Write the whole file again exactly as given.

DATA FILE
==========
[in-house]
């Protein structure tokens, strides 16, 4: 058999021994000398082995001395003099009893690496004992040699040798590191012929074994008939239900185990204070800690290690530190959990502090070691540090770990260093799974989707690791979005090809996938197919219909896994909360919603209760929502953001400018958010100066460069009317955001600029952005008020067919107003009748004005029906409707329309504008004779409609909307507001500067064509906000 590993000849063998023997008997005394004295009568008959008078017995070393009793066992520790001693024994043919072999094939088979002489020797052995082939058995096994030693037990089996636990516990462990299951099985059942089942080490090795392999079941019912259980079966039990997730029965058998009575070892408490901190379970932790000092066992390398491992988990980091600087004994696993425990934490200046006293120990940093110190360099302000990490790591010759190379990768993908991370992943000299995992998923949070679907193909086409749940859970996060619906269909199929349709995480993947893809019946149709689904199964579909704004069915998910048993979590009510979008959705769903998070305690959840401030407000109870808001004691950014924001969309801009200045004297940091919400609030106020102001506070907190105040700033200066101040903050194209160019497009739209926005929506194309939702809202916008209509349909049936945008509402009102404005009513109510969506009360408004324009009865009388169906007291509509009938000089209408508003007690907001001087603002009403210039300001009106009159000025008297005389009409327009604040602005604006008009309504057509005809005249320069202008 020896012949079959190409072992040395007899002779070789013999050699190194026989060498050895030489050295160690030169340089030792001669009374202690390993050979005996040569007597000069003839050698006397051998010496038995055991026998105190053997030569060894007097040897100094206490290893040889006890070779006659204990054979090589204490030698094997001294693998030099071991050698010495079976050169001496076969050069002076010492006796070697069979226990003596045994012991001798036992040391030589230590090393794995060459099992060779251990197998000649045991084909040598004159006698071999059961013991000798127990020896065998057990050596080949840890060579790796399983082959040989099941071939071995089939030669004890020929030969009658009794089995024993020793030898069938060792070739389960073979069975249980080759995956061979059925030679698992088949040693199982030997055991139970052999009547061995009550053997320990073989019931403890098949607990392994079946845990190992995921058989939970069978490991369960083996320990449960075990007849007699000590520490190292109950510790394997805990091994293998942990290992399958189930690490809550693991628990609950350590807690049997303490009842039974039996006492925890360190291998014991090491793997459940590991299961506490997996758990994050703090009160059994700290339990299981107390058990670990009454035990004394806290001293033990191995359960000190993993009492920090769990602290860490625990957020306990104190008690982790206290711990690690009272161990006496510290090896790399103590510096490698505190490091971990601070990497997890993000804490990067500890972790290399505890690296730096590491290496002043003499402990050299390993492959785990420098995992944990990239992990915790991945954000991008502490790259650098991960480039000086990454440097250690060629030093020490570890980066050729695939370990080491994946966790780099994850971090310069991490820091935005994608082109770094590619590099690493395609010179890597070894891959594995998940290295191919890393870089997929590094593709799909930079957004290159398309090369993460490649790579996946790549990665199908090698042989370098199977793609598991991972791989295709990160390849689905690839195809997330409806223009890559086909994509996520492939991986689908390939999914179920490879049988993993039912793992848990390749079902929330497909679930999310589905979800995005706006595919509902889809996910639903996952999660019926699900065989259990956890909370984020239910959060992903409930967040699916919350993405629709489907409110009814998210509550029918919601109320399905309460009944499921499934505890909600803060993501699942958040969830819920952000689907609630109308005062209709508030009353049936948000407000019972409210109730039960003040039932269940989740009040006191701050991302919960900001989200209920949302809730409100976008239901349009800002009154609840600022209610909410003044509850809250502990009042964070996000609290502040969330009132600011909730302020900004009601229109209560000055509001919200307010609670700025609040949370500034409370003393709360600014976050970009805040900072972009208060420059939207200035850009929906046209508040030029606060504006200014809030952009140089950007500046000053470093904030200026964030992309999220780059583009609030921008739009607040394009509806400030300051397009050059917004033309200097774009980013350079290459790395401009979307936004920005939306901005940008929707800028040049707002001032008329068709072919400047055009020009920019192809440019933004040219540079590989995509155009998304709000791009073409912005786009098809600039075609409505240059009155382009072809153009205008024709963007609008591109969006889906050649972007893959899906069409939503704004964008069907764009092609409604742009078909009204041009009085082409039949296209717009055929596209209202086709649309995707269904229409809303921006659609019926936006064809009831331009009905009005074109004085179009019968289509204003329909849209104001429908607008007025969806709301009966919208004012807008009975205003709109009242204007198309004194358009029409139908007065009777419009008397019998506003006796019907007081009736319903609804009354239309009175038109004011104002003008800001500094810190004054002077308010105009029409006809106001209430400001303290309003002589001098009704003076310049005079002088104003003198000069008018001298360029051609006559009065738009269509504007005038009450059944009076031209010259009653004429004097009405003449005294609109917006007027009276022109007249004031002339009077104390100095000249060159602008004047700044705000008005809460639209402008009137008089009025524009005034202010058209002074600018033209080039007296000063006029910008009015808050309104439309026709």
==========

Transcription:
[in-house]
């Protein structure tokens, strides 16, 4: 058999021994000398082995001395003099009893690496004992040699040798590191012929074994008939239900185990204070800690290690530190959990502090070691540090770990260093799974989707690791979005090809996938197919219909896994909360919603209760929502953001400018958010100066460069009317955001600029952005008020067919107003009748004005029906409707329309504008004779409609909307507001500067064509906000 590993000849063998023997008997005394004295009568008959008078017995070393009793066992520790001693024994043919072999094939088979002489020797052995082939058995096994030693037990089996636990516990462990299951099985059942089942080490090795392999079941019912259980079966039990997730029965058998009575070892408490901190379970932790000092066992390398491992988990980091600087004994696993425990934490200046006293120990940093110190360099302000990490790591010759190379990768993908991370992943000299995992998923949070679907193909086409749940859970996060619906269909199929349709995480993947893809019946149709689904199964579909704004069915998910048993979590009510979008959705769903998070305690959840401030407000109870808001004691950014924001969309801009200045004297940091919400609030106020102001506070907190105040700033200066101040903050194209160019497009739209926005929506194309939702809202916008209509349909049936945008509402009102404005009513109510969506009360408004324009009865009388169906007291509509009938000089209408508003007690907001001087603002009403210039300001009106009159000025008297005389009409327009604040602005604006008009309504057509005809005249320069202008 020896012949079959190409072992040395007899002779070789013999050699190194026989060498050895030489050295160690030169340089030792001669009374202690390993050979005996040569007597000069003839050698006397051998010496038995055991026998105190053997030569060894007097040897100094206490290893040889006890070779006659204990054979090589204490030698094997001294693998030099071991050698010495079976050169001496076969050069002076010492006796070697069979226990003596045994012991001798036992040391030589230590090393794995060459099992060779251990197998000649045991084909040598004159006698071999059961013991000798127990020896065998057990050596080949840890060579790796399983082959040989099941071939071995089939030669004890020929030969009658009794089995024993020793030898069938060792070739389960073979069975249980080759995956061979059925030679698992088949040693199982030997055991139970052999009547061995009550053997320990073989019931403890098949607990392994079946845990190992995921058989939970069978490991369960083996320990449960075990007849007699000590520490190292109950510790394997805990091994293998942990290992399958189930690490809550693991628990609950350590807690049997303490009842039974039996006492925890360190291998014991090491793997459940590991299961506490997996758990994050703090009160059994700290339990299981107390058990670990009454035990004394806290001293033990191995359960000190993993009492920090769990602290860490625990957020306990104190008690982790206290711990690690009272161990006496510290090896790399103590510096490698505190490091971990601070990497997890993000804490990067500890972790290399505890690296730096590491290496002043003499402990050299390993492959785990420098995992944990990239992990915790991945954000991008502490790259650098991960480039000086990454440097250690060629030093020490570890980066050729695939370990080491994946966790780099994850971090310069991490820091935005994608082109770094590619590099690493395609010179890597070894891959594995998940290295191919890393870089997929590094593709799909930079957004290159398309090369993460490649790579996946790549990665199908090698042989370098199977793609598991991972791989295709990160390849689905690839195809997330409806223009890559086909994509996520492939991986689908390939999914179920490879049988993993039912793992848990390749079902929330497909679930999310589905979800995005706006595919509902889809996910639903996952999660019926699900065989259990956890909370984020239910959060992903409930967040699916919350993405629709489907409110009814998210509550029918919601109320399905309460009944499921499934505890909600803060993501699942958040969830819920952000689907609630109308005062209709508030009353049936948000407000019972409210109730039960003040039932269940989740009040006191701050991302919960900001989200209920949302809730409100976008239901349009800002009154609840600022209610909410003044509850809250502990009042964070996000609290502040969330009132600011909730302020900004009601229109209560000055509001919200307010609670700025609040949370500034409370003393709360600014976050970009805040900072972009208060420059939207200035850009929906046209508040030029606060504006200014809030952009140089950007500046000053470093904030200026964030992309999220780059583009609030921008739009607040394009509806400030300051397009050059917004033309200097774009980013350079290459790395401009979307936004920005939306901005940008929707800028040049707002001032008329068709072919400047055009020009920019192809440019933004040219540079590989995509155009998304709000791009073409912005786009098809600039075609409505240059009155382009072809153009205008024709963007609008591109969006889906050649972007893959899906069409939503704004964008069907764009092609409604742009078909009204041009009085082409039949296209717009055929596209209202086709649309995707269904229409809303921006659609019926936006064809009831331009009905009005074109004085179009019968289509204003329909849209104001429908607008007025969806709301009966919208004012807008009975205003709109009242204007198309004194358009029409139908007065009777419009008397019998506003006796019907007081009736319903609804009354239309009175038109004011104002003008800001500094810190004054002077308010105009029409006809106001209430400001303290309003002589001098009704003076310049005079002088104003003198000069008018001298360029051609006559009065738009269509504007005038009450059944009076031209010259009653004429004097009405003449005294609109917006007027009276022109007249004031002339009077104390100095000249060159602008004047700044705000008005809460639209402008009137008089009025524009005034202010058209002074600018033209080039007296000063006029910008009015808050309104439309026709």